Customer service acronyms and abbreviations you need to know
Whether you're new or have been in the industry for years, use this handy guide to the most common customer service acronyms and abbreviations.
Last updated November 29, 2021
Across industries, people tend to fall into the habit of using acronyms and abbreviations to describe common concepts. Customer service representatives are no exception.
For anyone new to the industry or trying to understand it from the outside, acronyms make communication confusing and difficult. Even people who have worked in the industry for years may still come across the occasional customer service abbreviation that leaves them scratching their heads.
For people who want to better understand the world of customer service, getting to know the common customer service acronyms experienced professionals throw around is valuable.
The most common customer service acronyms and abbreviations
- AHT – Average handle time
- CRM – Customer relationship management
- CSAT – Customer satisfaction
- CTA – Call to action
- CX – Customer experience
- KB – Knowledge base
- KPI – Key performance indicator
- QA – Quality assurance
- SMB – Small- and medium-sized businesses
- WOM – Word of mouth
- AHT – Average handle time is a metric that tracks how long it typically takes to solve a customer service ticket. Many customer support departments use it to track how well agents are doing at providing a speedy response to customers.
CRM – Customer relationship management is the practice of working to understand and effectively manage relationships from a person’s first interaction with the company through their entire time as customers.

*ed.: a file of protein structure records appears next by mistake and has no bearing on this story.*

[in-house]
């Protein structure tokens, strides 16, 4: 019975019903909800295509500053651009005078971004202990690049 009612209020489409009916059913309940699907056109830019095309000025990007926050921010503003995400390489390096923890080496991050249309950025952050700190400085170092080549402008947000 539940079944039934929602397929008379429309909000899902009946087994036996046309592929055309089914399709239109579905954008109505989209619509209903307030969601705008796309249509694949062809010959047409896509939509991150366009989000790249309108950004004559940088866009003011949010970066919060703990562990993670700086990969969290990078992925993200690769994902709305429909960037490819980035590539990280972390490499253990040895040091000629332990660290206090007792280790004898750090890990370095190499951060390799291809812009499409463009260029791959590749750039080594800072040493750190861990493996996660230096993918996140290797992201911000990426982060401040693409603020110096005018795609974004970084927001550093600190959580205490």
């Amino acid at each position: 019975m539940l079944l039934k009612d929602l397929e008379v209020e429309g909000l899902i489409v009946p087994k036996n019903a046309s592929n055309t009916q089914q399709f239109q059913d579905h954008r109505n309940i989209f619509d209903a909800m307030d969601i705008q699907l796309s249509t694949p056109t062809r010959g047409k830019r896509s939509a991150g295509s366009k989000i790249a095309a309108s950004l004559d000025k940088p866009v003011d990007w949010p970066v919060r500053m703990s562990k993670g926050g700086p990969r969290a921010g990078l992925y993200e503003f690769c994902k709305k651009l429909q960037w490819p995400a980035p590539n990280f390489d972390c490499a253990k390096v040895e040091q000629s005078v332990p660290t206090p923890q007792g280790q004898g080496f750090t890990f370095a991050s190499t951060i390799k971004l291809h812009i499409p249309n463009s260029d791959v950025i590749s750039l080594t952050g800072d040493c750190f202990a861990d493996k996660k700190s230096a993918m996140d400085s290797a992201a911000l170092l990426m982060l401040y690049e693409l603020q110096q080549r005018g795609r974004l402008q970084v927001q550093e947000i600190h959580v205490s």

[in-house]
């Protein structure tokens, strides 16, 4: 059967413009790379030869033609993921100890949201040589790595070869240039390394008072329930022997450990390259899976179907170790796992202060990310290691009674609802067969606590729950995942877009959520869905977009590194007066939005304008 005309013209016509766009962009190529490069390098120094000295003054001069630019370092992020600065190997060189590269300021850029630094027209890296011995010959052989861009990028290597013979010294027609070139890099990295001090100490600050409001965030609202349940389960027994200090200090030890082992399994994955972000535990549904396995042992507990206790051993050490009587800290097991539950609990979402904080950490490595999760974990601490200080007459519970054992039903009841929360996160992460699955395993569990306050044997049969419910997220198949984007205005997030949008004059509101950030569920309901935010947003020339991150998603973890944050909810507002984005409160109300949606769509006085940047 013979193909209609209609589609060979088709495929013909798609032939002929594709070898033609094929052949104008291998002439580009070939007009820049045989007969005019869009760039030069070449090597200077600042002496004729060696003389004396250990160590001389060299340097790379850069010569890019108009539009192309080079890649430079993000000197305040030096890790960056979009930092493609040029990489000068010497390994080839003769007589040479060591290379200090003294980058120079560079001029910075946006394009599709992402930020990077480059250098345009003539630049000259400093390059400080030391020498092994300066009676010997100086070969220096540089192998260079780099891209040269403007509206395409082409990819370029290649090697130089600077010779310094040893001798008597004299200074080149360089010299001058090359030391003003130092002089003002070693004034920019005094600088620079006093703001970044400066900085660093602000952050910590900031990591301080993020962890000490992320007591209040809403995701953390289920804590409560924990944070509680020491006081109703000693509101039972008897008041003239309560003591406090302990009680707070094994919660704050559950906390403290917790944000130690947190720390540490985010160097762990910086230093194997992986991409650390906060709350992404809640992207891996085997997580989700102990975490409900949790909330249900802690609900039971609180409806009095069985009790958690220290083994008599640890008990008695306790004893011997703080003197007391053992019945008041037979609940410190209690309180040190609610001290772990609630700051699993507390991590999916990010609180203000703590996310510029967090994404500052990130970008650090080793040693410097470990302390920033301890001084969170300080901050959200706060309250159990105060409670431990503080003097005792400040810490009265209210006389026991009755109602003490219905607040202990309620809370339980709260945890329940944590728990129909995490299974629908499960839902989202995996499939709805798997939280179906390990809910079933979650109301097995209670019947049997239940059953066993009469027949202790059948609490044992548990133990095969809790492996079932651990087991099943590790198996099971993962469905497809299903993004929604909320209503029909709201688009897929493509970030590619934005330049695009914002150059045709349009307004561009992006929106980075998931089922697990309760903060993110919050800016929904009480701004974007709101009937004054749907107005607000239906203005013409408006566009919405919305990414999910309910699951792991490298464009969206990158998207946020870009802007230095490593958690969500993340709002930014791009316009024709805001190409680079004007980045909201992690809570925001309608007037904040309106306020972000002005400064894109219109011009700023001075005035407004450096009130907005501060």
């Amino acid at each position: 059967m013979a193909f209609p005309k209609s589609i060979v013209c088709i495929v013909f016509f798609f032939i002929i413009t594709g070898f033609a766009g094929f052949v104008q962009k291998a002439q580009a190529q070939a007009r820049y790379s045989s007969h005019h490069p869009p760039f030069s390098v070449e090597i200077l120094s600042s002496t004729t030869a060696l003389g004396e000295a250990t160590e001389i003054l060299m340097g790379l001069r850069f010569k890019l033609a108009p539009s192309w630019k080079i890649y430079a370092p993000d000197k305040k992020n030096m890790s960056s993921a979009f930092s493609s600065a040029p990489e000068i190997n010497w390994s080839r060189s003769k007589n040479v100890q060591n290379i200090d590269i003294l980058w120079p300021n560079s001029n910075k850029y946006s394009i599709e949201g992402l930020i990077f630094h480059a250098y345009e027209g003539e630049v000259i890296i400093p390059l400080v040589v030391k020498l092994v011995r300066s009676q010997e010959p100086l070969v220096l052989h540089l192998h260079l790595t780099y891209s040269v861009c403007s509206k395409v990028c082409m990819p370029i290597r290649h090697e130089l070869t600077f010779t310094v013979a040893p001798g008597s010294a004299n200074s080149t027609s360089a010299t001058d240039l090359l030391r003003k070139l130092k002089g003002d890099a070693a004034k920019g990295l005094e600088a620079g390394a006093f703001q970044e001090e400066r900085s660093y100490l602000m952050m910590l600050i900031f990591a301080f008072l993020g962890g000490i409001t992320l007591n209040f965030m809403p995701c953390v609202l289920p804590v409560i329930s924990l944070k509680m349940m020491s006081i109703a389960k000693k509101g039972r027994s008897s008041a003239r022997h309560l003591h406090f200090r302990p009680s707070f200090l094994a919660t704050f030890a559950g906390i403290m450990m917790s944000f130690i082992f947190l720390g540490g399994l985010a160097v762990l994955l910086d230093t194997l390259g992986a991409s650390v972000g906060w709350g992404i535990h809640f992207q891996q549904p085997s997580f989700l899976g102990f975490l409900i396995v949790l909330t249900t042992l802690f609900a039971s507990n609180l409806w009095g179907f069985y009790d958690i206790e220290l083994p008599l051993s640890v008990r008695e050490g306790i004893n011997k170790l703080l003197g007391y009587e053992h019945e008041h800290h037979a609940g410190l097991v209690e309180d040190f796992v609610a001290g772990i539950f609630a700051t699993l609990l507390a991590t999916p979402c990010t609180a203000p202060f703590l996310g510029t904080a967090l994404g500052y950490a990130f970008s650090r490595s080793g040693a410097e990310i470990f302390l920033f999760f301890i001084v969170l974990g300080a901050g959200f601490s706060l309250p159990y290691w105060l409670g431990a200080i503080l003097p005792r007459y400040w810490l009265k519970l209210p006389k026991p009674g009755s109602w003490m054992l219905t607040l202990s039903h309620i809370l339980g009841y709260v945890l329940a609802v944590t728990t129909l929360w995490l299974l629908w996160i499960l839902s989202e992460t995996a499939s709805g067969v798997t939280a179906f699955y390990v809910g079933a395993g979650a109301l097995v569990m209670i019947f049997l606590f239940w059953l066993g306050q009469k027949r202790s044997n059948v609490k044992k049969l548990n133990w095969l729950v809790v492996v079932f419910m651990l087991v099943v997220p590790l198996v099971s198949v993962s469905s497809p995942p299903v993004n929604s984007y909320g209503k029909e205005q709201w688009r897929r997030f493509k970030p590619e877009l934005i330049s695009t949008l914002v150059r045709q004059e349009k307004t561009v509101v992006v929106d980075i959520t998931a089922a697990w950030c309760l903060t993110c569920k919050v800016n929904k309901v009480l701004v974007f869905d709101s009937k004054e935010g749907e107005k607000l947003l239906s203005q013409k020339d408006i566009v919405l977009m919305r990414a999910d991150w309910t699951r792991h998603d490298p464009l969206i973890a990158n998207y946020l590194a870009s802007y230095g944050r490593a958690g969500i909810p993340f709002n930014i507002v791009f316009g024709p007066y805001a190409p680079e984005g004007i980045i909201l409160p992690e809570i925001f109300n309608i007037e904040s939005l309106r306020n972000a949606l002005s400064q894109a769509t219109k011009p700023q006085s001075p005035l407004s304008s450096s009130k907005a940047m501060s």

CRM is often used to describe the software used for customer relationship management, rather than the practice itself. A CRM system is a technological product that enables companies to effectively track and handle all aspects of customer relationships through the entire customer journey.
- CSAT – An abbreviation for customer satisfaction, CSAT is used to describe a score produced from providing customers with a short survey asking them to rate their service experience.
- CTA – A call to action is used to encourage a prospect or customer to take a specific step. Common examples include “contact us” or “learn more.”
- CX – A common abbreviation for the phrase customer experience, CX is a term used to describe taking a larger look at how a customer perceives and interacts with a brand. Providing excellent customer service is one part of the overall customer experience, and many brands are working to gain a broader view of customer success.
- KB – Knowledge base is a collection of resources on a particular topic. For businesses, internal knowledge bases are used to store and organize important business information. External knowledge bases can be set up to help enable customer self service.
- KPI – Key performance indicators are the metrics a company or department chooses to prioritize in order to track progress of their primary goals.
- QA – Quality assurance is the overall process a company puts into place to avoid errors or issues with their products and services. It can include inspecting inventory to ensure it works as expected, doing user testing for a software product, or tracking and analyzing customer service metrics.
- SMB – This customer service acronym stands for small- and medium-sized businesses. It describes the business category and distinguishes them from enterprise businesses.